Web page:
2007 年 56 巻 4 号 p. 279-288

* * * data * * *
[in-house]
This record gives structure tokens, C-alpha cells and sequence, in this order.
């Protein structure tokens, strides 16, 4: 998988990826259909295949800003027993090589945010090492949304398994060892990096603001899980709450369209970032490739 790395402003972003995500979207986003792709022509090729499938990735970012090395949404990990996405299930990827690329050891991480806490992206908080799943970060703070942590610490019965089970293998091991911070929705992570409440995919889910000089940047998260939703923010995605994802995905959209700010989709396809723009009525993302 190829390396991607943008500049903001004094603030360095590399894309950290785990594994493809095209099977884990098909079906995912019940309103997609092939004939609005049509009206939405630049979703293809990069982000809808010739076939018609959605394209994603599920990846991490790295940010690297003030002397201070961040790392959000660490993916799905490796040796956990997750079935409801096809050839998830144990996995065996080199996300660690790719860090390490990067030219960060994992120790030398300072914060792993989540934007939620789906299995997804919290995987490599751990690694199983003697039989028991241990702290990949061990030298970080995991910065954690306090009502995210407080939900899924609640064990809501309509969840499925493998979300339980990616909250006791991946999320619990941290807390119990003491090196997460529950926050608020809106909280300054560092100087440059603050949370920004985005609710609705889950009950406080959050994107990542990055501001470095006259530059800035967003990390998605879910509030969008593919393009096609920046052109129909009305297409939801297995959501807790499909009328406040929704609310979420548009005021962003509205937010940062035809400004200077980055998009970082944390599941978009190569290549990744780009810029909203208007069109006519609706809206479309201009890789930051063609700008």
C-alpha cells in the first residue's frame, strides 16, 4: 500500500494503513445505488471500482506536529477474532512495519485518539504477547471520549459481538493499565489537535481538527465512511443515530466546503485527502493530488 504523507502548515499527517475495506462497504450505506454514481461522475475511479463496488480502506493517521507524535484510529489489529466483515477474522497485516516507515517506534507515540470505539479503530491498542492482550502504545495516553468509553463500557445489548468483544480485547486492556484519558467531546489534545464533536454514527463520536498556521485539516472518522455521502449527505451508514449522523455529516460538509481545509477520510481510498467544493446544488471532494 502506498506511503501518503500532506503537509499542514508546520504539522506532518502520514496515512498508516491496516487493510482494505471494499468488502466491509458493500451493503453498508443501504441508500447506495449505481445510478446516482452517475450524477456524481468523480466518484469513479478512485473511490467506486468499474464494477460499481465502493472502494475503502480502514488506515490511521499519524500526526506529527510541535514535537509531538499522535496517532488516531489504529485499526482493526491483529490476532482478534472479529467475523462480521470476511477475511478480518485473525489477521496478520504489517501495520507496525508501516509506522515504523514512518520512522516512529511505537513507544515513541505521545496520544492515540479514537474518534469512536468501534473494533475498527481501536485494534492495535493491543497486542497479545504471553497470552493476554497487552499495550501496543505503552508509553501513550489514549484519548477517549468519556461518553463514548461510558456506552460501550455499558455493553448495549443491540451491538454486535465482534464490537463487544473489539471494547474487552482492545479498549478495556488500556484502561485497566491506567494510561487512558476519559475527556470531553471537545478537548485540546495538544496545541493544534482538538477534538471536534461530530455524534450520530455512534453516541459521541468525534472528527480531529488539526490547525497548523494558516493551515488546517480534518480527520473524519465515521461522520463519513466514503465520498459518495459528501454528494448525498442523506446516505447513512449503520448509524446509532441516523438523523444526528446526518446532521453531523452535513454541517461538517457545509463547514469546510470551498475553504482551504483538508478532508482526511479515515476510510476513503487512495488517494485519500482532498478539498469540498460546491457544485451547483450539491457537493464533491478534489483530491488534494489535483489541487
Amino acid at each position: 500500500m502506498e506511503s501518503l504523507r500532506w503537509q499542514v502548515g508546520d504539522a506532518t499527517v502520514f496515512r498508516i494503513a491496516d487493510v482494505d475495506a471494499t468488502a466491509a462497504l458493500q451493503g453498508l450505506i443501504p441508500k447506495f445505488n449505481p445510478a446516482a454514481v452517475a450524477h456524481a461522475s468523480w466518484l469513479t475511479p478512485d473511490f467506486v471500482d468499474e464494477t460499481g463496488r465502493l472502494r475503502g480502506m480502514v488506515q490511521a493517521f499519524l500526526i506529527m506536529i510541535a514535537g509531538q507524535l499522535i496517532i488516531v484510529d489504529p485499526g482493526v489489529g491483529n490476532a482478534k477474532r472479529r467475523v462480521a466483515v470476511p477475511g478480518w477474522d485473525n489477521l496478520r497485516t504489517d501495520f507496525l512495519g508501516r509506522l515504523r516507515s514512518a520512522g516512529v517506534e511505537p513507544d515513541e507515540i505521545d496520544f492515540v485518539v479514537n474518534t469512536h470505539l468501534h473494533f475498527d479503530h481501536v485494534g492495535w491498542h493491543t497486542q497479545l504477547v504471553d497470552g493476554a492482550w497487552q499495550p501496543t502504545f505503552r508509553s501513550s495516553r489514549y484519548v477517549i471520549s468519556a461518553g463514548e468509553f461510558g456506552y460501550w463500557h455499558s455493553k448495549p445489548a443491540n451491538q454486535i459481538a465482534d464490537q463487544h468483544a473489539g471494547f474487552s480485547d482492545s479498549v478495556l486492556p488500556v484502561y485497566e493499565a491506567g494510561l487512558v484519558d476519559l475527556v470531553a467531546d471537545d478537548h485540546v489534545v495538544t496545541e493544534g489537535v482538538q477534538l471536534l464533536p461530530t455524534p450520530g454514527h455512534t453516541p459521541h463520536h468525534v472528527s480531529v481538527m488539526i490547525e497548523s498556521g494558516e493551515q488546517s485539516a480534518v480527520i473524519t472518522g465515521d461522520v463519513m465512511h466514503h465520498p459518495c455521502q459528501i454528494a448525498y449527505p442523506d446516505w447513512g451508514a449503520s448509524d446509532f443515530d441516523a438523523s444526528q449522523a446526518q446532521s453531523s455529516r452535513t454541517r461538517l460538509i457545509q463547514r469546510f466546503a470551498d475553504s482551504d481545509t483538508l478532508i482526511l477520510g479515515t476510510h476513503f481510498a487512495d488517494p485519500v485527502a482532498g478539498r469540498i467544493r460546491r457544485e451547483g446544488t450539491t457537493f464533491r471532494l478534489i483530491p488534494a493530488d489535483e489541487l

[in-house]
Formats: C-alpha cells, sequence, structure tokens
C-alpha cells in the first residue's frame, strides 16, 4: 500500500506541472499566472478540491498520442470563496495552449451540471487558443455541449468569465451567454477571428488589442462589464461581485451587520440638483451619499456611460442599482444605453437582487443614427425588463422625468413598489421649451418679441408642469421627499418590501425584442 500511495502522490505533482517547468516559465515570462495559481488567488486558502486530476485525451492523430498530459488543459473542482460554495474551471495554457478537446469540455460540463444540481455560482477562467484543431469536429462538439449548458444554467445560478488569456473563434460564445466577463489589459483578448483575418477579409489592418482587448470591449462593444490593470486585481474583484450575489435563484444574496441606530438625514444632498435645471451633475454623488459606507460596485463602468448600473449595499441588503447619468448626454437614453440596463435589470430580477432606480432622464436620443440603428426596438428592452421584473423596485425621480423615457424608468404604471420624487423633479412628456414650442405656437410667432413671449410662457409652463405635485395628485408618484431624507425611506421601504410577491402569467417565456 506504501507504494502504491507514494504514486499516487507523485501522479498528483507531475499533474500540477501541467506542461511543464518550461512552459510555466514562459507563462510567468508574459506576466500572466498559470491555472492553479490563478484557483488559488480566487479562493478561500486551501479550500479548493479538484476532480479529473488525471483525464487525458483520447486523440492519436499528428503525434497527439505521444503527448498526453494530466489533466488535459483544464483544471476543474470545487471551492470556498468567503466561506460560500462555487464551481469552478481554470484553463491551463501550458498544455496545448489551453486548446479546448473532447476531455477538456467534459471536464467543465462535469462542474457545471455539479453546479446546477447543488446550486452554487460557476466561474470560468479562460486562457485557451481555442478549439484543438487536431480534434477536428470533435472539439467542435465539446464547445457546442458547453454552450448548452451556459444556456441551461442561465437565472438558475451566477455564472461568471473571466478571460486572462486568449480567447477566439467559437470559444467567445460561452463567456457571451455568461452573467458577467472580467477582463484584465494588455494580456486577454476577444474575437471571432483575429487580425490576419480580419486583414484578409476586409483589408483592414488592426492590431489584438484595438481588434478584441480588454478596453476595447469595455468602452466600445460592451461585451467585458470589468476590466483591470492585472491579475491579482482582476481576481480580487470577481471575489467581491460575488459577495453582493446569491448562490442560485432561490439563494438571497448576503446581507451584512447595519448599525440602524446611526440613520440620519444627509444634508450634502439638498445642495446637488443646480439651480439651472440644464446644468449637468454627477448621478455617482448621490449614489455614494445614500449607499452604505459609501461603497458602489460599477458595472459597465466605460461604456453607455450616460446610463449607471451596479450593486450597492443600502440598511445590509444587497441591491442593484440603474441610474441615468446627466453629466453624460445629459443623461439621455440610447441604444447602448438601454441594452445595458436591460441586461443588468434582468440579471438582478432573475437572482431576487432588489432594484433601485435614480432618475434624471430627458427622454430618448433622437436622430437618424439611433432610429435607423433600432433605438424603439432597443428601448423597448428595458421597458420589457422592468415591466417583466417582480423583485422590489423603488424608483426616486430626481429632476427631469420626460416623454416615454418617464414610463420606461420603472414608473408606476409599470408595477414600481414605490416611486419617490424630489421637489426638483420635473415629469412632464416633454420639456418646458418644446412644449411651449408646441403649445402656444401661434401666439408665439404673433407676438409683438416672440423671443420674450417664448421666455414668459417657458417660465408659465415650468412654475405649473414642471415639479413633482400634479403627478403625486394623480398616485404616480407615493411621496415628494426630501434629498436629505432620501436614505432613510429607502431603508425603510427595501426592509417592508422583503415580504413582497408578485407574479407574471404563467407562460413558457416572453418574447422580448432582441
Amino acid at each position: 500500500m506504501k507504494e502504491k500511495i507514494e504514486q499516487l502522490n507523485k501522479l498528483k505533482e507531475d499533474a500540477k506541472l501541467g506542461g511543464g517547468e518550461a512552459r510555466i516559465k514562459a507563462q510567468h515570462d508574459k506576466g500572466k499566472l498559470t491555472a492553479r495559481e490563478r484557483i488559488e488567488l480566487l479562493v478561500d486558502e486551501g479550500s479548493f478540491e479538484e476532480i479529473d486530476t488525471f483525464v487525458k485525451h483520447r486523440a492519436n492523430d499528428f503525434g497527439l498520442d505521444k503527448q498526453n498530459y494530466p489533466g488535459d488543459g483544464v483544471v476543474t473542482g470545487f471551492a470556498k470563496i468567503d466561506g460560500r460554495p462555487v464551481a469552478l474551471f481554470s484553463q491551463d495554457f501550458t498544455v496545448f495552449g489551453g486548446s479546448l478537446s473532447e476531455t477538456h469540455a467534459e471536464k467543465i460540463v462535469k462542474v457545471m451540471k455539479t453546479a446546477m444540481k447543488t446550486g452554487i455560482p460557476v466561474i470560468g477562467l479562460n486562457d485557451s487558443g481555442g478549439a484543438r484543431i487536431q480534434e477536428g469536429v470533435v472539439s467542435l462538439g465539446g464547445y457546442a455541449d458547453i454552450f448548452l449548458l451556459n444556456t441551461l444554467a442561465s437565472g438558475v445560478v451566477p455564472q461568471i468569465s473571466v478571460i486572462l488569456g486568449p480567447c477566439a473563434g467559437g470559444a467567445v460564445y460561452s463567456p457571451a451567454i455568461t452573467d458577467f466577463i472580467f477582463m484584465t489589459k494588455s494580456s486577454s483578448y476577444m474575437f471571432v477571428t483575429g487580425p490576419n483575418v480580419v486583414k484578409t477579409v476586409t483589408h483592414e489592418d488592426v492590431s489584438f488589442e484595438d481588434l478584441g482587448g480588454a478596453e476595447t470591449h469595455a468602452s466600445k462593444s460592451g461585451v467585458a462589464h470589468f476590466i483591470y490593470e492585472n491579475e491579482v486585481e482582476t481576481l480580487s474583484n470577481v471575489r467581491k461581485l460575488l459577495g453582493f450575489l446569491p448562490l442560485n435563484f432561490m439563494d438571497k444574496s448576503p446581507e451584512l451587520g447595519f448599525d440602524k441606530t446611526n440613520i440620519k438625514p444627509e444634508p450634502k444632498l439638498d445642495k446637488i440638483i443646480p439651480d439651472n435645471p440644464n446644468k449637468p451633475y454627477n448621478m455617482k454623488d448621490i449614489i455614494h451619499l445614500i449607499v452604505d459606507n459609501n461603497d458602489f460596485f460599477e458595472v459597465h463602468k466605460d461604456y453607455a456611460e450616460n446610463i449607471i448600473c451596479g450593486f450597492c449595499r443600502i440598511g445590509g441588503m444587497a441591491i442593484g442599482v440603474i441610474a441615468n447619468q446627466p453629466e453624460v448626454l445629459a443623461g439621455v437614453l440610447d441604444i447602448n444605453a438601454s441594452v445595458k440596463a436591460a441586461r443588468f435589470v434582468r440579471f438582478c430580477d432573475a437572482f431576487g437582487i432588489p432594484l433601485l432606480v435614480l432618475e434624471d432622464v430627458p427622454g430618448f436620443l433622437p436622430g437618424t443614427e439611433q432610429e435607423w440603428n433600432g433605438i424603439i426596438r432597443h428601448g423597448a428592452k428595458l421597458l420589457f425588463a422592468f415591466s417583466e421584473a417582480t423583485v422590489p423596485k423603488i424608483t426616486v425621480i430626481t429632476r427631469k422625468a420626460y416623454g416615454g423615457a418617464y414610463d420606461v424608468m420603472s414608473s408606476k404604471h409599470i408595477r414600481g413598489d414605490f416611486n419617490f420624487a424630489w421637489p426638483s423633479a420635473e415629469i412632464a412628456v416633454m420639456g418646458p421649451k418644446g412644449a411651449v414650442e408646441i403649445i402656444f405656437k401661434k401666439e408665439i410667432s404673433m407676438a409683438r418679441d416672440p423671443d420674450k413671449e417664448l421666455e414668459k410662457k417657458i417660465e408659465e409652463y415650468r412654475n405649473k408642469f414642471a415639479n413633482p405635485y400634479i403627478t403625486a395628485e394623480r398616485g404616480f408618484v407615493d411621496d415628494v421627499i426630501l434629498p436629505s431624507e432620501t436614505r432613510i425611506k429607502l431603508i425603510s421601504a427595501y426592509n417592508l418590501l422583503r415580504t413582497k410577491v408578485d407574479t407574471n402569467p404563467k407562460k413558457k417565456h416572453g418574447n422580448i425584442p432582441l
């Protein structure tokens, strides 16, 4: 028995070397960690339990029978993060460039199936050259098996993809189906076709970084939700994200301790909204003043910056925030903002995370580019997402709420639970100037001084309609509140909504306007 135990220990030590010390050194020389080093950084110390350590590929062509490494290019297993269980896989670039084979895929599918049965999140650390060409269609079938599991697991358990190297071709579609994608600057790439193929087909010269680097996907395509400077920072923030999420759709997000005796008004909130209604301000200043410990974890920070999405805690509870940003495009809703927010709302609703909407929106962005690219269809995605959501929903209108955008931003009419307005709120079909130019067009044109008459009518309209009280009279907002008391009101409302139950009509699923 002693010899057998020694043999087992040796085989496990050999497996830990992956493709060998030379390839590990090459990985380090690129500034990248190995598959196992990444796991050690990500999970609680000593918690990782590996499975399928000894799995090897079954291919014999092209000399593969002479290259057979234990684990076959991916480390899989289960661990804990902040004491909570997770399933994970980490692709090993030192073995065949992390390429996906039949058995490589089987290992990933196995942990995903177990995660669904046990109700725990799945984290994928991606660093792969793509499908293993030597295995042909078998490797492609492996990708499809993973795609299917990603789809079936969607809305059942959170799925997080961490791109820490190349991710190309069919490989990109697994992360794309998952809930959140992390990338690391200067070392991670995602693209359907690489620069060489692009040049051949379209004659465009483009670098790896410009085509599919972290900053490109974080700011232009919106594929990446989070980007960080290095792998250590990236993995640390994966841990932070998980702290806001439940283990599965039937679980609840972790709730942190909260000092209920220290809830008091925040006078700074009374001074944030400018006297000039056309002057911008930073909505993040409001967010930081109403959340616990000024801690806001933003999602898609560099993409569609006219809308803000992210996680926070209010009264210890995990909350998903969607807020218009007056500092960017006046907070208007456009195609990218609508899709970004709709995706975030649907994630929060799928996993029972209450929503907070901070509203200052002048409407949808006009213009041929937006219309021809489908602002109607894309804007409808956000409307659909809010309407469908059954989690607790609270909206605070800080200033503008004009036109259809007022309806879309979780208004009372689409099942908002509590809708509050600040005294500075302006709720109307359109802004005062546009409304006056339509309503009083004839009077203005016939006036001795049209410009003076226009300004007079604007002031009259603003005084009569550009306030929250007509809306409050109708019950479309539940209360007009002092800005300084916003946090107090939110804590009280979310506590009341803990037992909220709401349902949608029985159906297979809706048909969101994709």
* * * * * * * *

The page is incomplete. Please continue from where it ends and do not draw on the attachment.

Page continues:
The house musk shrew (Suncus murinus), or so-called suncus, is a cold-intolerant mammal, but it is unclear why it is susceptible to low temperatures. Cold-intolerance may be the result of lower thermogenic activity in brown adipose tissue (BAT). The early phase of severe cold exposure is a critical period for suncus. Therefore, we exposed suncus to mildly cold temperatures (10-12°C) for 1 to 48 h to increase non-shivering thermogenesis without causing stress and measured changes in the expression of uncoupling protein 1 (Ucp1), type II iodothyronine 5'-deiodinase (Dio2=D2), and glucose transporter 4 (Slc2a4=Glut4) in BAT. These mRNAs play a major role in non-shivering thermogenesis and are mainly regulated by the sympathetic nervous system via direct β-noradrenergic innervation of BAT. During cold exposure, Ucp1 expression in BAT increased steadily over time, albeit only slightly. Neither D2 nor Glut4 expression in BAT increased immediately; however, they had increased significantly after 24 h and 48 h of cold exposure. These findings suggest that the responsiveness of mRNA regulation is weak and thus may be involved in cold-intolerance in suncus.